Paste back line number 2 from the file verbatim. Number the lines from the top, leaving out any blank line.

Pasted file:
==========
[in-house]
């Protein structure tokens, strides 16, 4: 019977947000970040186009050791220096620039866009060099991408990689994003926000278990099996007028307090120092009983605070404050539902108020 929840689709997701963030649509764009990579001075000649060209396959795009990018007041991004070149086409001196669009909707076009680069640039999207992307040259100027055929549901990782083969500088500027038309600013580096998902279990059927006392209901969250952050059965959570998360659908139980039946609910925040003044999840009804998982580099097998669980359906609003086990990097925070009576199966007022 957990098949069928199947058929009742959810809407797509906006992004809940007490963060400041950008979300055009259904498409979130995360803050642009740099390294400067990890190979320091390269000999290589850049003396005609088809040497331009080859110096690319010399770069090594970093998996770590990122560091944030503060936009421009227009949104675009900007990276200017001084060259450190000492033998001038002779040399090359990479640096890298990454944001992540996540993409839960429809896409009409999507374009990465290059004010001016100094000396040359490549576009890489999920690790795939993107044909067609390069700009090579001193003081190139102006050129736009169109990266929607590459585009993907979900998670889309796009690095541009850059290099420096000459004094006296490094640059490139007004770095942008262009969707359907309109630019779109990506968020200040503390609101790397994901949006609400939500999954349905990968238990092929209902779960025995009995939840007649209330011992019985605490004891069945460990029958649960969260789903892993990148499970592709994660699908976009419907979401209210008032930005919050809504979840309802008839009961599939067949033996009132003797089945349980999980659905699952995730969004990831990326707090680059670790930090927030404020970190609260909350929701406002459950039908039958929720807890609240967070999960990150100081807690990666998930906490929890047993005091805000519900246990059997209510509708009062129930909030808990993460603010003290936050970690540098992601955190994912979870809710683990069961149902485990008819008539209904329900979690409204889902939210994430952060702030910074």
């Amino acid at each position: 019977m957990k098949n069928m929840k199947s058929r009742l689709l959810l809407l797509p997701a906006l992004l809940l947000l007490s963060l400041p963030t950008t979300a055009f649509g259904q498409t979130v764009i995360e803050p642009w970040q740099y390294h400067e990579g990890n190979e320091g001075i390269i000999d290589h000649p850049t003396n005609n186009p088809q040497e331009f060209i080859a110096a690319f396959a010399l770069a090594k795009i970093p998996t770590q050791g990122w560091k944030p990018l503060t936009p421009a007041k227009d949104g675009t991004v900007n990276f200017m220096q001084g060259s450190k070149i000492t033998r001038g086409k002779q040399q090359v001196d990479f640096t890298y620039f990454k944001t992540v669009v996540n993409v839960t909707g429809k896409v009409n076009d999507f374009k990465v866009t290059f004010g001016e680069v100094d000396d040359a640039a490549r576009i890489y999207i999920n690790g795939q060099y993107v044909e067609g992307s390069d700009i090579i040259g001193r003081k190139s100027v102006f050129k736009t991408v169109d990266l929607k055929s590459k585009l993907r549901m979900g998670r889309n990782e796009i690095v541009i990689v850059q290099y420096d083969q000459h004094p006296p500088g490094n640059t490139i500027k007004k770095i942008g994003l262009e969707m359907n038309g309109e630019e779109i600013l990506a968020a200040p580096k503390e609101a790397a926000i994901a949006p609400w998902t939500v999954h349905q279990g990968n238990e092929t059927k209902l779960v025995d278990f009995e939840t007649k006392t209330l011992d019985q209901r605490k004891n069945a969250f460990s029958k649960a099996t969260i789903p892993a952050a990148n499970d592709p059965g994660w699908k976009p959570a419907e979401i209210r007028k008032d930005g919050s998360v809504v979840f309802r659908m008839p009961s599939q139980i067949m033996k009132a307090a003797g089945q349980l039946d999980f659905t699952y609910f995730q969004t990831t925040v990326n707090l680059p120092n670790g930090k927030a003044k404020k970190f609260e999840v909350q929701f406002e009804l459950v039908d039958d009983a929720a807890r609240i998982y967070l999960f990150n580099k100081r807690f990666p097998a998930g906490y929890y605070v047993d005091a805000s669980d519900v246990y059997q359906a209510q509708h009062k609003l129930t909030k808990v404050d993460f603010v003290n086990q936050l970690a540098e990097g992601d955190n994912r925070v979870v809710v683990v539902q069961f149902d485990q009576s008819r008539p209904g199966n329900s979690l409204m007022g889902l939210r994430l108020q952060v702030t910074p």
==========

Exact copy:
């Protein structure tokens, strides 16, 4: 019977947000970040186009050791220096620039866009060099991408990689994003926000278990099996007028307090120092009983605070404050539902108020 929840689709997701963030649509764009990579001075000649060209396959795009990018007041991004070149086409001196669009909707076009680069640039999207992307040259100027055929549901990782083969500088500027038309600013580096998902279990059927006392209901969250952050059965959570998360659908139980039946609910925040003044999840009804998982580099097998669980359906609003086990990097925070009576199966007022 957990098949069928199947058929009742959810809407797509906006992004809940007490963060400041950008979300055009259904498409979130995360803050642009740099390294400067990890190979320091390269000999290589850049003396005609088809040497331009080859110096690319010399770069090594970093998996770590990122560091944030503060936009421009227009949104675009900007990276200017001084060259450190000492033998001038002779040399090359990479640096890298990454944001992540996540993409839960429809896409009409999507374009990465290059004010001016100094000396040359490549576009890489999920690790795939993107044909067609390069700009090579001193003081190139102006050129736009169109990266929607590459585009993907979900998670889309796009690095541009850059290099420096000459004094006296490094640059490139007004770095942008262009969707359907309109630019779109990506968020200040503390609101790397994901949006609400939500999954349905990968238990092929209902779960025995009995939840007649209330011992019985605490004891069945460990029958649960969260789903892993990148499970592709994660699908976009419907979401209210008032930005919050809504979840309802008839009961599939067949033996009132003797089945349980999980659905699952995730969004990831990326707090680059670790930090927030404020970190609260909350929701406002459950039908039958929720807890609240967070999960990150100081807690990666998930906490929890047993005091805000519900246990059997209510509708009062129930909030808990993460603010003290936050970690540098992601955190994912979870809710683990069961149902485990008819008539209904329900979690409204889902939210994430952060702030910074």